- 1 CS 4-5723 Automata Theory
- 2 Instructor
- 3 Course Description
- 4 Materials
- 5 Course Policies
- 6 See Also
CS 4-5723 Automata Theory
Fall 2017, Section 001, TR 9:30am-10:45am, HSS 1041 (3 credits)
|Dr. Jeff Jenness|
|Office||CSM 132||Office Hours||TR 11:00am-12:00pm and MW 11:00pm-12:00pm|
|Phone||870-972-3978 ext. email@example.com|
- CS 4-5723. Automata Theory
- Study formal languages and equivalent models of computation, finite state automata and regular expressions, push down automata and context free grammars, pumping lemmas and closure properties, and turing machines. Prerequisites: CS 3113. Fall odd.
CS 4723 Program Objectives
- Computer Science undergraduate students will attain an ability to apply knowledge of computing and mathematics appropriate to the discipline.
- Computer Science undergraduate students will attain an ability to analyze problem and identify and define the computing requirements appropriate to its solution.
- Computer Science undergraduate students will attain recognition of the need for and an ability to engage in continuing professional development.
- Computer Science undergraduate students will attain an ability to use current techniques, skills, and tools necessary for computing practice.
CS 5723 Program Objectives
- M.S. Computer Science graduate students should have a deeper understanding of the theory and application of algorithms, programming languages, and computer processes.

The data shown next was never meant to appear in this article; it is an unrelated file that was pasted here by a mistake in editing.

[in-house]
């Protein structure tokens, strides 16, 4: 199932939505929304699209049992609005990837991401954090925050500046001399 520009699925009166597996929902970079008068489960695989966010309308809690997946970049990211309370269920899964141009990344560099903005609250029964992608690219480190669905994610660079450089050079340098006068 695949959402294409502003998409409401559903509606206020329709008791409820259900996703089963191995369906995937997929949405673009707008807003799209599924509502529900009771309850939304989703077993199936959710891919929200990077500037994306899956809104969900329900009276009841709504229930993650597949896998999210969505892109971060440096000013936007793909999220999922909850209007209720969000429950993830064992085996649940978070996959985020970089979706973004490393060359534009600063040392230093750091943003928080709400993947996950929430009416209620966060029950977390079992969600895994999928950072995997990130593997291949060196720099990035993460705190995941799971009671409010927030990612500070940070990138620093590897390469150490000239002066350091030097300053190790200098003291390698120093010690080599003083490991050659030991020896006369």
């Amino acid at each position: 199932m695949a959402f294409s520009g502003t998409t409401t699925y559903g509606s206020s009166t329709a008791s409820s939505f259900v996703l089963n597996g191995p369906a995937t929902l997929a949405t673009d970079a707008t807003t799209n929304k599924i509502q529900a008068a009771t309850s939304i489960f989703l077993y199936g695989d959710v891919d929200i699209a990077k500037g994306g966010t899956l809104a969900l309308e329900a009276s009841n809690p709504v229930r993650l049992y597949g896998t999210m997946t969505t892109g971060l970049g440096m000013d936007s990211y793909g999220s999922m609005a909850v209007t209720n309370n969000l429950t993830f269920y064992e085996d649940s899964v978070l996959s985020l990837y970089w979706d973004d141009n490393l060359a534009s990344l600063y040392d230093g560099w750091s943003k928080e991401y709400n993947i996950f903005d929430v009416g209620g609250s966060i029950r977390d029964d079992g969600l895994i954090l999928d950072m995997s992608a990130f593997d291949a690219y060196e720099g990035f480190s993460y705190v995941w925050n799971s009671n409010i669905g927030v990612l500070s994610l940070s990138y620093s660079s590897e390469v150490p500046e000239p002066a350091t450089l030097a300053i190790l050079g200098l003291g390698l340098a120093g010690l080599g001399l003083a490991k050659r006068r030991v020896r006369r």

The student will perform basic proofs in the foundations of computer science. The student will understand some of the theory behind regular languages and automata. The student will be able to construct grammars, automata and turing machines.
- Understand the basic principles behind mathematical induction
- Be able to construct basic proofs for sets and languages
- Understand the idea of deterministic and nondeterministic automata
- Construct simple machines and grammars for a variety of languages
- Prove properties for both regular and context-free languages
- Be able to construct turing machines for solving problems
Grades are assigned on a standard scale with the following weights:
Tests (3) 70% Final 30%
(subject to change)
Dates to Remember
Introduction to the Theory of Computation, 3rd ed. (ISBN: 978-1133187790), by Michael Sipser. Course Technology, 2012. (Amazon)
- Go to the online repository
JFLAP is software for exploring and experimenting with automata, machines and grammars.
See Department Policies which will be adhered to within the course.
- Mathematical Induction en.wikipedia.org/wiki/Mathematical_induction Wikipedia article